Therefore, if a force majeure provision exists in a lease, then the express terms of that provision, such as the inclusion of specific events of force majeure, such as acts of God, governmental orders, strikes, change in economic conditions, etc., will heavily impact whether or not the subject event (here, the inability to perform due to the COVID-19 pandemic) qualifies as a force majeure event.

The party seeking to excuse its performance under a force majeure clause also bears the burden of proof of establishing that defense. For example, “[n]onperformance dictated by economic hardship is not enough to fall within a ‘force majeure’ provision. A mere increase in expense does not excuse performance under a ‘force majeure’ provision unless there exists an extreme and unreasonable difficulty, expense, or injury.” Force Majeure Clauses, 30 Williston on Contracts § 77:31 (4th ed. 2004) (footnotes omitted) (collecting authorities) Rexing Quality Eggs v. Rembrandt Enterprises, Inc., 360 F. Supp. 3d 817, 841 (S.D. Ind. 2018). The Rexing court, however, was an Indiana court interpreting Iowa law, and the court in dicta left open a possible scenario where a substantial change in market conditions such as the avian flu epidemic “may plausibly constitute an unforeseeable event precipitating a dramatic change in market conditions …” and therefore plausibly qualifies as a force majeure event. Id.

While force majeure provisions could arguably excuse any obligation of a tenant to be open and operating from the leased premises during a governmental closure order or the stay-at-home order, these same provisions may not excuse the tenant’s obligation to pay rent due to a financial hardship associated with few/no patrons to the store. Notwithstanding the analysis above, and very importantly, most landlords include within their standard force majeure clauses a caveat that even if a force majeure event occurs, it does not excuse tenant’s ongoing obligations to pay rent.

Alternatively, with regard to leases or mortgages without a force majeure clause (most mortgages do not include a force majeure clause), “a party may be excused from performance of contractual obligations if the performance has become impracticable or impossible by the occurrence of a supervening event. See, Restatement [*10] (Second) of Contracts, §261. Impracticability or impossibility occurs “where (1) an unexpected contingency occurs, (2) the risk of which was not allocated either by agreement or custom, (3) the occurrence of the contingency has made performance impossible. Speciality Foods of Ind. v. City of S. Bend & Century Ctr. Bd. of Managers, 2013 Ind. Cir. Lexis 12, *9-10 (Ind. Ct. App. February 20, 2013). Therefore, the same elements of force majeure requiring unforeseeability and more than a financial hardship apply here as well. As a result, landlords will find it difficult to be excused from making mortgage payments, and a tenant’s obligation to pay rent likely will not be excused solely as a result of the stay-at-home order.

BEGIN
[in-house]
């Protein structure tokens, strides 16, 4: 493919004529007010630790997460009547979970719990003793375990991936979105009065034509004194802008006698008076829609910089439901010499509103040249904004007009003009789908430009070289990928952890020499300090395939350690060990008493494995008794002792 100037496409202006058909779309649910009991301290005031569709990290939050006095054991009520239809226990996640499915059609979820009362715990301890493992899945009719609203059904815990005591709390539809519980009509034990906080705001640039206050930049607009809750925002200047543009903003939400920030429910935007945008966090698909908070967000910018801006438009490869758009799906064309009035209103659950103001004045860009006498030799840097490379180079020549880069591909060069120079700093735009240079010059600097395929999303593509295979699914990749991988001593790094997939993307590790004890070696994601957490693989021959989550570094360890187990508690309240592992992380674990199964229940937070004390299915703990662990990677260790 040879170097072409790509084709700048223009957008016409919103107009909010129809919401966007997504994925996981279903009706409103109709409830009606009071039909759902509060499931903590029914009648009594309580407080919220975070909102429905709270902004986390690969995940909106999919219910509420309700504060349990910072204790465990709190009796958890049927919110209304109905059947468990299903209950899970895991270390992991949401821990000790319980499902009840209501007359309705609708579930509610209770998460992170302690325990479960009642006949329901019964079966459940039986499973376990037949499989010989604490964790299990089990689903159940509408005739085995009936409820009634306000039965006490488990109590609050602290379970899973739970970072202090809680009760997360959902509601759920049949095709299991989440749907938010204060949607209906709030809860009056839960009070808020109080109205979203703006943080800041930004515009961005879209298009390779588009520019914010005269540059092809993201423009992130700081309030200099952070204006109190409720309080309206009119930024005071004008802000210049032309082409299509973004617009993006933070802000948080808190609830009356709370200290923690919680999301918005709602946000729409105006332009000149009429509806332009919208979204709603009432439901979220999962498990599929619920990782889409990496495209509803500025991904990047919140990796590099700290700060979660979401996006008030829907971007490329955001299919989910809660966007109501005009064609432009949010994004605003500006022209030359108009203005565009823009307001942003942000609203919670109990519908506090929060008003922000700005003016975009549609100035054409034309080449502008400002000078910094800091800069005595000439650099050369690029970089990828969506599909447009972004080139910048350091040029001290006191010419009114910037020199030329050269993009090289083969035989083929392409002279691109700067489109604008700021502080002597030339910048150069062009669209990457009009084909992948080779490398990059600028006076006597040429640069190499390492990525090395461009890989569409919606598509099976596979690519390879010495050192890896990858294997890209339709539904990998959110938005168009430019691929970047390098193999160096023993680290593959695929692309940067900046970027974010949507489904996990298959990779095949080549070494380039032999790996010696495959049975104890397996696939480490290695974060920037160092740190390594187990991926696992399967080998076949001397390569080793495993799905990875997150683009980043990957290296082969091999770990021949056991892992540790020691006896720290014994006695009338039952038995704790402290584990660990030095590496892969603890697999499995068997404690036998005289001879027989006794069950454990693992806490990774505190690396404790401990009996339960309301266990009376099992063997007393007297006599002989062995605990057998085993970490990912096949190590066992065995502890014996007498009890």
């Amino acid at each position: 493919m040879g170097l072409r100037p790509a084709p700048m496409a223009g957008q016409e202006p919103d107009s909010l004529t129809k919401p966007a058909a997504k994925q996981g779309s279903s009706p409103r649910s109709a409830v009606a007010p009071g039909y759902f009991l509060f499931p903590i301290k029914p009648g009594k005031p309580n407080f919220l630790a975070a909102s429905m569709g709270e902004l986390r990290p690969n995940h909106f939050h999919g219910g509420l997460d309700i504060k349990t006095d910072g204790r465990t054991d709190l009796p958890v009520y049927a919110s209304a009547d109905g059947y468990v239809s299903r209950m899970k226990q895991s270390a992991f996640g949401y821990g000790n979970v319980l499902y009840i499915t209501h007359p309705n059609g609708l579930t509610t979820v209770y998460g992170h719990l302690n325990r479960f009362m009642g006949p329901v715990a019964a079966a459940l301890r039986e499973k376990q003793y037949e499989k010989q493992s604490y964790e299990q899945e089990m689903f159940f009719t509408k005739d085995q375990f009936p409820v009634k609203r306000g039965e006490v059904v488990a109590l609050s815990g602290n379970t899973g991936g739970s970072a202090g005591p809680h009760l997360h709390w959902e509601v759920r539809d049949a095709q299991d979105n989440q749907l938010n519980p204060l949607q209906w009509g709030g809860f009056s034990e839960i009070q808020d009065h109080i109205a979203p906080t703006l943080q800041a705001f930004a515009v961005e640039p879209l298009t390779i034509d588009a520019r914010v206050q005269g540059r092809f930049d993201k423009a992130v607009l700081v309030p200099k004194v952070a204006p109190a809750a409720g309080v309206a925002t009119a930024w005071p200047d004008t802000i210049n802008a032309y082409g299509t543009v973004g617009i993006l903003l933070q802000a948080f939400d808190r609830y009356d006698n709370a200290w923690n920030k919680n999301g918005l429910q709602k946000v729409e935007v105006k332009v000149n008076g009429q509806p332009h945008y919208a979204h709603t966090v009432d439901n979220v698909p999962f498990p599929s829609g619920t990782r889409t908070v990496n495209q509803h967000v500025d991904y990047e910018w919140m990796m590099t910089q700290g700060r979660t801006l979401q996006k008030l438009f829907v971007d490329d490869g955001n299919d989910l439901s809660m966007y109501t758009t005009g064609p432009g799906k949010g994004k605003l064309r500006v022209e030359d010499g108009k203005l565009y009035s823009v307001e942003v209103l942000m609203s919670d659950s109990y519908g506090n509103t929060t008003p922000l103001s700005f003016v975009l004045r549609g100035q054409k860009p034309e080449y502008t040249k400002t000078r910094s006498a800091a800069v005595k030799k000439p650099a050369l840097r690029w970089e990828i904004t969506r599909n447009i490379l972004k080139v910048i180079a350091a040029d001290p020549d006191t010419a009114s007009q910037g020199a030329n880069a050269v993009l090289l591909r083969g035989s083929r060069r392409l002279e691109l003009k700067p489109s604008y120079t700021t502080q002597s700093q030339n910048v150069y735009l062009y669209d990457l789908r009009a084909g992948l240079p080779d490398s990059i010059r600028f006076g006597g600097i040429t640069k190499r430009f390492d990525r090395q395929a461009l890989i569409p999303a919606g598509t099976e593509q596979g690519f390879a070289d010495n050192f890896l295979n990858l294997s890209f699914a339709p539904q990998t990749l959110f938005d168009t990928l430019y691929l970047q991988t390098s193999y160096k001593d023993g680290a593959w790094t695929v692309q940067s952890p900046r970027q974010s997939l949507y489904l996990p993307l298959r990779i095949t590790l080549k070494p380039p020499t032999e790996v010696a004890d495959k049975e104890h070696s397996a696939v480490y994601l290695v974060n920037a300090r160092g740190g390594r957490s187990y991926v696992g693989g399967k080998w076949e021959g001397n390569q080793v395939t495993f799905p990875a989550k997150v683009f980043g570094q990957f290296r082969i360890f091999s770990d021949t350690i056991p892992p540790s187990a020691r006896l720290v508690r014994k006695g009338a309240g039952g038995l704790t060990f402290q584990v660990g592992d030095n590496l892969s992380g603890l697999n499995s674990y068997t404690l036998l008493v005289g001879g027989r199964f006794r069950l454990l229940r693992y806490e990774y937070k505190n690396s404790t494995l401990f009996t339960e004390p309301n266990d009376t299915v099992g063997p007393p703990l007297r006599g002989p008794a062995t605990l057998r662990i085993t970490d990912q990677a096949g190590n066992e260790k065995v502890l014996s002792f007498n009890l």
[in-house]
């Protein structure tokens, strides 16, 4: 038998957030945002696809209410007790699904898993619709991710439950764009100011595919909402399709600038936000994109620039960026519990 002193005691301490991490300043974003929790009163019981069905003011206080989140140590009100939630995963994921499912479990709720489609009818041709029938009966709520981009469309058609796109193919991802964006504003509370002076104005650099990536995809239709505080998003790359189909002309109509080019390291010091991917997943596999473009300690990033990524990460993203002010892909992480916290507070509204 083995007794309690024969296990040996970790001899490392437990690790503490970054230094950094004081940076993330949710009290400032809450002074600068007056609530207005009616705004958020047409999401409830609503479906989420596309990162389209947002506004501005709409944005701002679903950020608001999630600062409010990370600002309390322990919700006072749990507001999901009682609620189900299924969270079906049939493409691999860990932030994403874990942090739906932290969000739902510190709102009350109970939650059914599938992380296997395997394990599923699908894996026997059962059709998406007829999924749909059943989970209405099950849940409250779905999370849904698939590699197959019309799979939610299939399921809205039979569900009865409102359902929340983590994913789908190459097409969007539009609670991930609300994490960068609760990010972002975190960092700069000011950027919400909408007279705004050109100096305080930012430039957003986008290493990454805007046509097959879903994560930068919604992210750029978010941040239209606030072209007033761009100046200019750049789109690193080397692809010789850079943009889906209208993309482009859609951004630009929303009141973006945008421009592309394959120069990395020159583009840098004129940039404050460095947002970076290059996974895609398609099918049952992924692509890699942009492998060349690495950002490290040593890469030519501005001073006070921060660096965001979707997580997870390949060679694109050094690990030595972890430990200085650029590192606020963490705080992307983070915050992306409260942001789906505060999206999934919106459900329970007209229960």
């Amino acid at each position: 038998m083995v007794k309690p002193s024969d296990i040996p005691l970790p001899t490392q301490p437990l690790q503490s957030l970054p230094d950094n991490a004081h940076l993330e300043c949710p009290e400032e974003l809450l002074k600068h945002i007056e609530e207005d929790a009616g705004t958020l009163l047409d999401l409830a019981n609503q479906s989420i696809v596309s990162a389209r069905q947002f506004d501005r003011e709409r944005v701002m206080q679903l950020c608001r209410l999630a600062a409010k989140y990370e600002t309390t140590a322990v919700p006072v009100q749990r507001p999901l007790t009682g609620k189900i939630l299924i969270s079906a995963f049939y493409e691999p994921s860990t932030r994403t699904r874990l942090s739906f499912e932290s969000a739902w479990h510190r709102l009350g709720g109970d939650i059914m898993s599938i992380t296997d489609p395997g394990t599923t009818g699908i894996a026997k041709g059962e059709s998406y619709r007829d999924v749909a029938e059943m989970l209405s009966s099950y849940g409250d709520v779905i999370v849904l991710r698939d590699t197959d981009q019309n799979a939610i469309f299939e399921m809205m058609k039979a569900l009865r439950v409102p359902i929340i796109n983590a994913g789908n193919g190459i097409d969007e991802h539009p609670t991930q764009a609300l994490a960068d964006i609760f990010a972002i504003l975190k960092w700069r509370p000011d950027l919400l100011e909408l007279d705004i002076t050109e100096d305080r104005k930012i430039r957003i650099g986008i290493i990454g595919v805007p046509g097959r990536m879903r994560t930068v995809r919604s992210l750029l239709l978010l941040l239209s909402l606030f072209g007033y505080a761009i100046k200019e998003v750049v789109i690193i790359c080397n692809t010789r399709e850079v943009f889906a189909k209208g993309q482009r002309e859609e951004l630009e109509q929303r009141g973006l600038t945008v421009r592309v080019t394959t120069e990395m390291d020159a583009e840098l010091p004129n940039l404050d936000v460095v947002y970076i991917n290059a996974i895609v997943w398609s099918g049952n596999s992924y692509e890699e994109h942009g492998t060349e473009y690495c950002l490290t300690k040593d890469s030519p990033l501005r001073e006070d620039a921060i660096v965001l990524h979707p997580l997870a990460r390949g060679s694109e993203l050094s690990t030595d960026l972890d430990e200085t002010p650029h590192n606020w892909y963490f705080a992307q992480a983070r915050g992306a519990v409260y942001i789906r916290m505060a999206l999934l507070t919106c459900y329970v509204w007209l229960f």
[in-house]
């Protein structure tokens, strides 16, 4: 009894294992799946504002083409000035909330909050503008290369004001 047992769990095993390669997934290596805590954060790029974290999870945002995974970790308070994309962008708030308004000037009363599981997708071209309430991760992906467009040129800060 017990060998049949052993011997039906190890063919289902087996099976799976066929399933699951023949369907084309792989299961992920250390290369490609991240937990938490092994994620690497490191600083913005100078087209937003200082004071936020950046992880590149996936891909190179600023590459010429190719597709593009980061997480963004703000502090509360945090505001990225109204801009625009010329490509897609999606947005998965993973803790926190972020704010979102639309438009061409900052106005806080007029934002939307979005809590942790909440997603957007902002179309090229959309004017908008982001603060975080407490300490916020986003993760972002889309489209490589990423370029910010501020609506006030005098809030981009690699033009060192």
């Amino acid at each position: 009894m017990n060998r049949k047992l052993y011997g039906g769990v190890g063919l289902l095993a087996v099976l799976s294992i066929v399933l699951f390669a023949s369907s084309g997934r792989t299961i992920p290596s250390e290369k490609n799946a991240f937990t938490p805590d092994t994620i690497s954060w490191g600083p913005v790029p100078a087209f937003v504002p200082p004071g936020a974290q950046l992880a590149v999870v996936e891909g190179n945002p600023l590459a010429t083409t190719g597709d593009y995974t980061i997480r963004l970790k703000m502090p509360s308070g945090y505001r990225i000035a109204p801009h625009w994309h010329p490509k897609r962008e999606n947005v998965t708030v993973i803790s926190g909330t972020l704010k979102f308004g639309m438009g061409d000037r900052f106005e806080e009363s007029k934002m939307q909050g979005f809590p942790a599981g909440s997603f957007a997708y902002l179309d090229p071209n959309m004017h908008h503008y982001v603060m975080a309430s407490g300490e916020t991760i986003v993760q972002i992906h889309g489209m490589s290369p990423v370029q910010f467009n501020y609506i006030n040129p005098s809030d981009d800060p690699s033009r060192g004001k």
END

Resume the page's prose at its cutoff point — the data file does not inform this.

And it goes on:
Tenants and landlords are also advised to examine their leases or mortgages for any notice requirements to avoid any arguments by the opposing party that any rights and remedies therein have been waived. Remember that the COVID-19 pandemic remains an evolving situation and litigation is likely in the future regarding the legal concepts identified in this article; therefore, nothing above is a substitute for thorough and competent legal representation.•

Nicholas P. Mollmann[email protected] – is an attorney in Taft Stettinius & Hollister’s real estate and business practice groups. Opinions expressed are those of the author.